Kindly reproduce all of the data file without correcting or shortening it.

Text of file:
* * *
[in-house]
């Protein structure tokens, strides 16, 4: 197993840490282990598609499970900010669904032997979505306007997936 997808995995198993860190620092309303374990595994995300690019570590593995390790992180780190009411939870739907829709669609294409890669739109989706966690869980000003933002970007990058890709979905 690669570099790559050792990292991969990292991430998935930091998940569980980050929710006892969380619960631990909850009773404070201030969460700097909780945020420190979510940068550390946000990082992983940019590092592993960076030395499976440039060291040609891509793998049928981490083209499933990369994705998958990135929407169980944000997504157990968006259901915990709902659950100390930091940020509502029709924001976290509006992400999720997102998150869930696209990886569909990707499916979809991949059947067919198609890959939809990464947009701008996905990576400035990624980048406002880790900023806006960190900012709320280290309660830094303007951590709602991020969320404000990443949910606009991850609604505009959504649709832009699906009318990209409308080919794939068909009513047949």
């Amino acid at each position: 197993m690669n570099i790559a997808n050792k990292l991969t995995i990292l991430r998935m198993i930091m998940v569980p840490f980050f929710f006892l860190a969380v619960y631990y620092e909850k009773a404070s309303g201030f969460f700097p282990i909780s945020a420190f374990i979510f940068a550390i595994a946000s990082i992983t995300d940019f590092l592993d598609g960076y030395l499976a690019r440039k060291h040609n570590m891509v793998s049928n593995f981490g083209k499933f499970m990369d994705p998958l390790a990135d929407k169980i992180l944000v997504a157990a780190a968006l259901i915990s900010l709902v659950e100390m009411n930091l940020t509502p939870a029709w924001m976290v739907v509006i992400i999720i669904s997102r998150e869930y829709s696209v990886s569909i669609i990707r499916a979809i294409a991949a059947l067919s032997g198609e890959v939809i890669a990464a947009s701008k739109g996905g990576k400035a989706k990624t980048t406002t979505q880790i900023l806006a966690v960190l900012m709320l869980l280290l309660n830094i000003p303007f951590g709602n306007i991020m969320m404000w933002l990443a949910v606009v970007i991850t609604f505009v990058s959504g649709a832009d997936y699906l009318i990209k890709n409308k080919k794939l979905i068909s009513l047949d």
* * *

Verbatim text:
[in-house]
């Protein structure tokens, strides 16, 4: 197993840490282990598609499970900010669904032997979505306007997936 997808995995198993860190620092309303374990595994995300690019570590593995390790992180780190009411939870739907829709669609294409890669739109989706966690869980000003933002970007990058890709979905 690669570099790559050792990292991969990292991430998935930091998940569980980050929710006892969380619960631990909850009773404070201030969460700097909780945020420190979510940068550390946000990082992983940019590092592993960076030395499976440039060291040609891509793998049928981490083209499933990369994705998958990135929407169980944000997504157990968006259901915990709902659950100390930091940020509502029709924001976290509006992400999720997102998150869930696209990886569909990707499916979809991949059947067919198609890959939809990464947009701008996905990576400035990624980048406002880790900023806006960190900012709320280290309660830094303007951590709602991020969320404000990443949910606009991850609604505009959504649709832009699906009318990209409308080919794939068909009513047949």
């Amino acid at each position: 197993m690669n570099i790559a997808n050792k990292l991969t995995i990292l991430r998935m198993i930091m998940v569980p840490f980050f929710f006892l860190a969380v619960y631990y620092e909850k009773a404070s309303g201030f969460f700097p282990i909780s945020a420190f374990i979510f940068a550390i595994a946000s990082i992983t995300d940019f590092l592993d598609g960076y030395l499976a690019r440039k060291h040609n570590m891509v793998s049928n593995f981490g083209k499933f499970m990369d994705p998958l390790a990135d929407k169980i992180l944000v997504a157990a780190a968006l259901i915990s900010l709902v659950e100390m009411n930091l940020t509502p939870a029709w924001m976290v739907v509006i992400i999720i669904s997102r998150e869930y829709s696209v990886s569909i669609i990707r499916a979809i294409a991949a059947l067919s032997g198609e890959v939809i890669a990464a947009s701008k739109g996905g990576k400035a989706k990624t980048t406002t979505q880790i900023l806006a966690v960190l900012m709320l869980l280290l309660n830094i000003p303007f951590g709602n306007i991020m969320m404000w933002l990443a949910v606009v970007i991850t609604f505009v990058s959504g649709a832009d997936y699906l009318i990209k890709n409308k080919k794939l979905i068909s009513l047949d």